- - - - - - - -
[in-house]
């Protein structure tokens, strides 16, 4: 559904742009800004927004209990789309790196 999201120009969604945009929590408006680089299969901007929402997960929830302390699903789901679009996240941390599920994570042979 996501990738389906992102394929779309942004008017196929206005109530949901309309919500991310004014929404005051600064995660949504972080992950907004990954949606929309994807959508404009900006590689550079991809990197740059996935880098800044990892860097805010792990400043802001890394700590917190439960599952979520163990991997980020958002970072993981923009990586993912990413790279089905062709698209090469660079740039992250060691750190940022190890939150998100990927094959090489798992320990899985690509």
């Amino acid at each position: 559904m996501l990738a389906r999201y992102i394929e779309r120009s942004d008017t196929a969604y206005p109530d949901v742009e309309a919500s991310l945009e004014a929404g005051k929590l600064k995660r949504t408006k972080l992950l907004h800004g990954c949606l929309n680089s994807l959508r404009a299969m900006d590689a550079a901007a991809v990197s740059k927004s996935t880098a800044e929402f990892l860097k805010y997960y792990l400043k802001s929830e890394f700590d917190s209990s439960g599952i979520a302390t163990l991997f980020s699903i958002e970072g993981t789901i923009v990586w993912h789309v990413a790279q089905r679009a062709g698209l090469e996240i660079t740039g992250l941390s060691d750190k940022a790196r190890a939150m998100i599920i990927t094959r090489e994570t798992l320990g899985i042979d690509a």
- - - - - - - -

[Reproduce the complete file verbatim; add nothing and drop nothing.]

[in-house]
């Protein structure tokens, strides 16, 4: 559904742009800004927004209990789309790196 999201120009969604945009929590408006680089299969901007929402997960929830302390699903789901679009996240941390599920994570042979 996501990738389906992102394929779309942004008017196929206005109530949901309309919500991310004014929404005051600064995660949504972080992950907004990954949606929309994807959508404009900006590689550079991809990197740059996935880098800044990892860097805010792990400043802001890394700590917190439960599952979520163990991997980020958002970072993981923009990586993912990413790279089905062709698209090469660079740039992250060691750190940022190890939150998100990927094959090489798992320990899985690509």
């Amino acid at each position: 559904m996501l990738a389906r999201y992102i394929e779309r120009s942004d008017t196929a969604y206005p109530d949901v742009e309309a919500s991310l945009e004014a929404g005051k929590l600064k995660r949504t408006k972080l992950l907004h800004g990954c949606l929309n680089s994807l959508r404009a299969m900006d590689a550079a901007a991809v990197s740059k927004s996935t880098a800044e929402f990892l860097k805010y997960y792990l400043k802001s929830e890394f700590d917190s209990s439960g599952i979520a302390t163990l991997f980020s699903i958002e970072g993981t789901i923009v990586w993912h789309v990413a790279q089905r679009a062709g698209l090469e996240i660079t740039g992250l941390s060691d750190k940022a790196r190890a939150m998100i599920i990927t094959r090489e994570t798992l320990g899985i042979d690509a």